We present the following diversity related training programmes:
We use a multi-method approach to training. Although the Diversity Training Programme can be described as a ‘soft skill’ or a sensitivity training programme because of its emphasis on self-awareness, the self-awareness is done through a systemic process and group interaction. It is therefore more accurate to consider it under the broader umbrella of systemic programmes.
Although facilitators employ group therapeutic techniques, the degree to which the process is allowed to evolve is limited. The term ‘experiential learning’ is usually preferred to describe what happens in the group. The facilitators use therapeutic skills during the Diversity Training Programme to monitor the influence of mood on stereotype reduction. Within the experiential group, insight is gained into various intra-psychic and interpersonal issues. The notion of “walking a mile in the others’ moccasins” applies. Participants learn from narratives never told and are able to place themselves in the others’ context to gain insight into the issues of diversity.
The training method also involves information-oriented training through the cognitive acquisition of lecture information, videotapes, slides, transparencies and reading material. Training methodology describes the latter as a multi-media approach.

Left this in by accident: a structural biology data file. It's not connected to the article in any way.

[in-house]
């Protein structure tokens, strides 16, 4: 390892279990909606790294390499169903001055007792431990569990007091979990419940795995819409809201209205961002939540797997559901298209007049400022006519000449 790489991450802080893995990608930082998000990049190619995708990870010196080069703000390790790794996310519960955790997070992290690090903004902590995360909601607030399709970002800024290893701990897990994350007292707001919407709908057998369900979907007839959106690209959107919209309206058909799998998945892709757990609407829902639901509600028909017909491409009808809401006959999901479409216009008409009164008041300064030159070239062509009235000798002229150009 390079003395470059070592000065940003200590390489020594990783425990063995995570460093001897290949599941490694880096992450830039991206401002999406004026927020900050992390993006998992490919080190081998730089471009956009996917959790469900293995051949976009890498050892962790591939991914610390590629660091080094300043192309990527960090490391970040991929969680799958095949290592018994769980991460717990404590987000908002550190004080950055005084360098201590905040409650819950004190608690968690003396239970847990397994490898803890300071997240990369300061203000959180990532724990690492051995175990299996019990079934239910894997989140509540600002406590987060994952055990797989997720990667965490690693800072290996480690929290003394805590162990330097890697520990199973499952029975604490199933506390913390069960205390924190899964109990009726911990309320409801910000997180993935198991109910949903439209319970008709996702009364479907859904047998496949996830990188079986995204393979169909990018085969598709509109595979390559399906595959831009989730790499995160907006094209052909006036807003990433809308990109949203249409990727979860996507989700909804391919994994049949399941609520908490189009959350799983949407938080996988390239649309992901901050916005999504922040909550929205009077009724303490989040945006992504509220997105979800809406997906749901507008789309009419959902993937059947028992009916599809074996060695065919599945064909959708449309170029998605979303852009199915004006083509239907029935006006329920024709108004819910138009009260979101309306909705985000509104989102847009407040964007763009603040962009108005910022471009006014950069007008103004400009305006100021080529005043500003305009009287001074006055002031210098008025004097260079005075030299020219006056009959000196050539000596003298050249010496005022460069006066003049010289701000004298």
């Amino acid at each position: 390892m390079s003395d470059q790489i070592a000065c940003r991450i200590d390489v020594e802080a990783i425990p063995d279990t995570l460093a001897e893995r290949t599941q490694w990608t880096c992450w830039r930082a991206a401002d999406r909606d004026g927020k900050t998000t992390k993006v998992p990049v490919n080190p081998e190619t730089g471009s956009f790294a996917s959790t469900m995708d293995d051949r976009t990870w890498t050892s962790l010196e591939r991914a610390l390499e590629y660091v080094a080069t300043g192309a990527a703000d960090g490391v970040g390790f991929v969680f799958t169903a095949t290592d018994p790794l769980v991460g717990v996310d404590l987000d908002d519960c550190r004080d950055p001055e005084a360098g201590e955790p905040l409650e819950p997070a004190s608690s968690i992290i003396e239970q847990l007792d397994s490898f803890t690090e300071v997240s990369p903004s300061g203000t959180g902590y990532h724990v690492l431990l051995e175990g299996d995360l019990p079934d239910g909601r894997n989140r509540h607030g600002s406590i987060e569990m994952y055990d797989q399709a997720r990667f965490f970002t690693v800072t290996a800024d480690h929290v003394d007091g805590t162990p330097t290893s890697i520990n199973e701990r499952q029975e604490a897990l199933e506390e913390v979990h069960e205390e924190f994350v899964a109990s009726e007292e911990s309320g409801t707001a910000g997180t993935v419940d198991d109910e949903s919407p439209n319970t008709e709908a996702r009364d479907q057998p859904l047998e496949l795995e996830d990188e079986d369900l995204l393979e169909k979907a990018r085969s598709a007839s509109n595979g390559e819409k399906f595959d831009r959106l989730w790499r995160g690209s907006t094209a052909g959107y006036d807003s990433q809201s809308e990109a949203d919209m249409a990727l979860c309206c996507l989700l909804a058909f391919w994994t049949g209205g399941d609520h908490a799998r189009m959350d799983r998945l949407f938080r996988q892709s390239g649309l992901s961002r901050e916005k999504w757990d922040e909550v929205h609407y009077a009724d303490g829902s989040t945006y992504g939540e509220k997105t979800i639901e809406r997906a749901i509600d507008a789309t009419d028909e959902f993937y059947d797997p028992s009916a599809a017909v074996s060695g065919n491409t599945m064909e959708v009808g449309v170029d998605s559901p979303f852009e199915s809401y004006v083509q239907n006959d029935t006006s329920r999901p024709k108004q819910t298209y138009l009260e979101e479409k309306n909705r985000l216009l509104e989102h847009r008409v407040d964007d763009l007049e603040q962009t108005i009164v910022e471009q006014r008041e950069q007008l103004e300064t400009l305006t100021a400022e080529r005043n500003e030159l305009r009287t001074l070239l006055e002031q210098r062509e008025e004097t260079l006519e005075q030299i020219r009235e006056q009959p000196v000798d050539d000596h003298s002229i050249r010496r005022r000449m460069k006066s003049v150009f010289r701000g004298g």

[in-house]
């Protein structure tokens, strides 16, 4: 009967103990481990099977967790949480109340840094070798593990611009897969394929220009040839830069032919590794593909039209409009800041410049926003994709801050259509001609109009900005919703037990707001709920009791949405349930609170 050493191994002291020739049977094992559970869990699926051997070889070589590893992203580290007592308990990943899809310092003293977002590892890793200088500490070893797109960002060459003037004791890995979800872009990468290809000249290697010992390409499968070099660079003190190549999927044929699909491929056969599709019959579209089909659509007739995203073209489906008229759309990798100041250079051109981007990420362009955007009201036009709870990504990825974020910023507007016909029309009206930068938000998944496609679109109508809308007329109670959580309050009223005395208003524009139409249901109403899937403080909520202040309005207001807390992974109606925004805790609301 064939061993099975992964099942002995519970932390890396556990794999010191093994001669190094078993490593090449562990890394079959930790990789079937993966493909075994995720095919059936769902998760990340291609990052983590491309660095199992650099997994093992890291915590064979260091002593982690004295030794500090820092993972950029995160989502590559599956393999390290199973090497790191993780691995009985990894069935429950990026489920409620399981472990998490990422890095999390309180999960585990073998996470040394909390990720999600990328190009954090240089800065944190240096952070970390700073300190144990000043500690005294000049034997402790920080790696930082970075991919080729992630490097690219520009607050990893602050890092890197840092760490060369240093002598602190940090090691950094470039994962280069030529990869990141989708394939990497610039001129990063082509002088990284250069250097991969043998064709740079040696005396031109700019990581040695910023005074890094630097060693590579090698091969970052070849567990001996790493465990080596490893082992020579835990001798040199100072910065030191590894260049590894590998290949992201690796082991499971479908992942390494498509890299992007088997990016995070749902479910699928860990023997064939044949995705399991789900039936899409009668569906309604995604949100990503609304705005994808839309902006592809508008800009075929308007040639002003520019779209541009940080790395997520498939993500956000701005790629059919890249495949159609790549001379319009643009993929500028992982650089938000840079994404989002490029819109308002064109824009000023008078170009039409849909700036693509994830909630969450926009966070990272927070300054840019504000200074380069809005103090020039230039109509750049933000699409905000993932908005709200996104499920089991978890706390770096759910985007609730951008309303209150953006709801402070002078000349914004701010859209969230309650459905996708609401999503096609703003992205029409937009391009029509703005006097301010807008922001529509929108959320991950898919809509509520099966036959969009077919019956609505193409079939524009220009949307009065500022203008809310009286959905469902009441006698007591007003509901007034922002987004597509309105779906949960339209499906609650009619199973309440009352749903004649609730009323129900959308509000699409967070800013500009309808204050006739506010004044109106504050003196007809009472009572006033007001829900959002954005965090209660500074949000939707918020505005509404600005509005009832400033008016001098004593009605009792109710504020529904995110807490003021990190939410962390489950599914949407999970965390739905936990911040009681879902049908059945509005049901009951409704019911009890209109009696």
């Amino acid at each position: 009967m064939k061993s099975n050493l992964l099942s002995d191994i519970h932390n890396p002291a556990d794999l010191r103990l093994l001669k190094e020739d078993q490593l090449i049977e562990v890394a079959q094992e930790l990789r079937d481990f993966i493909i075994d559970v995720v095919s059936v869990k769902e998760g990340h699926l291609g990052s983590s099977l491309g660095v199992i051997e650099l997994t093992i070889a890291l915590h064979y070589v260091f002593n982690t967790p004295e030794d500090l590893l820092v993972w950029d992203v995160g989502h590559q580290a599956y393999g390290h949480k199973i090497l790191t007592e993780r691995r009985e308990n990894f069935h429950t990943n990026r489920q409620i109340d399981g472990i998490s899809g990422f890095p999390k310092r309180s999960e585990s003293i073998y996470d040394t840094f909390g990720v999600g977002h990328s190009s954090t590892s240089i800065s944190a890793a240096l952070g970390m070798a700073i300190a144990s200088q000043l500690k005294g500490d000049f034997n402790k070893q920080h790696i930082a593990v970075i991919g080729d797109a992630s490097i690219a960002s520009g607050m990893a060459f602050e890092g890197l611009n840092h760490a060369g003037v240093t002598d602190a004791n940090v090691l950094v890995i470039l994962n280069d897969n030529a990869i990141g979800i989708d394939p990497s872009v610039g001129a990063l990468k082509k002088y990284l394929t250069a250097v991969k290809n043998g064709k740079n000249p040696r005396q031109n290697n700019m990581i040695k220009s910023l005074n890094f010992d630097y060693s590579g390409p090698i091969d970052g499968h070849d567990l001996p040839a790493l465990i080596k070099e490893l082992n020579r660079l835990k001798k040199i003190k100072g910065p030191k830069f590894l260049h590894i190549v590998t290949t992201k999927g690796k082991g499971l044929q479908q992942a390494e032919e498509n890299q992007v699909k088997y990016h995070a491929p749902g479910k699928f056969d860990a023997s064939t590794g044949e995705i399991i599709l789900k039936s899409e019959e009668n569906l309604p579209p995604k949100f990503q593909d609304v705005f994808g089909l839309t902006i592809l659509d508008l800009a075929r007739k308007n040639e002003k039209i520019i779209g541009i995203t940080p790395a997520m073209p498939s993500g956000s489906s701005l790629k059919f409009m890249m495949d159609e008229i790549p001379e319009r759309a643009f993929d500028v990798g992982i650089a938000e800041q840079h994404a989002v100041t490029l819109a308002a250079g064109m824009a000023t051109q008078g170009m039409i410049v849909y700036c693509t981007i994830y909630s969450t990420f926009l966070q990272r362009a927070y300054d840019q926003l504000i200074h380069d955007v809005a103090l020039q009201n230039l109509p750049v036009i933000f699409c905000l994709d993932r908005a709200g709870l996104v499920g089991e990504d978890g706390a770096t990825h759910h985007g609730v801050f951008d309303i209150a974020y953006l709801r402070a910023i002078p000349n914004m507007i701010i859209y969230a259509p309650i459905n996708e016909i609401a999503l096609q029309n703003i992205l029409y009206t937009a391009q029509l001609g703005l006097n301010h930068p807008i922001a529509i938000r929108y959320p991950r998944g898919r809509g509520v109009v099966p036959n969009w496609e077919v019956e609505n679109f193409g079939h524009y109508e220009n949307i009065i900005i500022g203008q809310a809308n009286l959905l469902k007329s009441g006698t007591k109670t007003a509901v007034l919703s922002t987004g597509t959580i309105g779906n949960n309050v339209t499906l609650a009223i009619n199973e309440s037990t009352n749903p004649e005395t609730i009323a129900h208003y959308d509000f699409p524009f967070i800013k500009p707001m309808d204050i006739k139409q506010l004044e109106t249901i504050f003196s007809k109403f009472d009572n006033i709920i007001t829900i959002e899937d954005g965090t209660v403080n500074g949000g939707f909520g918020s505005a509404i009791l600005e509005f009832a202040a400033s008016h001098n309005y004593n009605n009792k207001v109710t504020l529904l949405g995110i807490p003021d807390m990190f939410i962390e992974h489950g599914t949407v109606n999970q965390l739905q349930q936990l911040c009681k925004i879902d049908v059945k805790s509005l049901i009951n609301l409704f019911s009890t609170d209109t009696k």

consultants / facilitators
3.1 Diversity Awareness Programme:
The one-day Diversity Awareness workshop is designed to assist individual participants in understanding the basic concepts and processes related to diversity. The workshops are experiential in nature and use interactive mediums to maximise interest and group participation. The one day workshop is designed in such a way that it allows delegates to become aware of and explore specific diversity related themes in secure and fun-filled environments. Although the awareness workshop explores the primary diversity themes, it does not deal with these themes on a deeper emotional level. Participants however get the opportunity to work with the stumbling blocks and resources in creating an organisational culture that embraces diversity.
3.2 Mindset, attitudes and value related programmes:
These programmes are aimed at dealing with diversity on a deeper level. They do not only explore diversity at a head and hand level, but also focus on a heart (values & beliefs) level. Interpersonal effectiveness is the focal point of these programmes and developing a diversity mindset is the desired outcome. The mindset and values programmes deal with core diversity related themes such as exploring diversity and its importance, identity, similarities & differences, culture, stereotypes, prejudice, discrimination, and best diversity practices. Although we have a standard mindset and values program, we customise all our in-house training programmes to suit the specific diversity related needs and outcomes of our clients.
It is important to note that these programmes move beyond merely creating understanding of the primary concepts of diversity, they deal with individual and organisation mindsets and values on a more personal and emotive level. These programmes are effective in assisting with personal as well as organisational change and transformation.
3.3 The ‘Power of Difference’ Programme: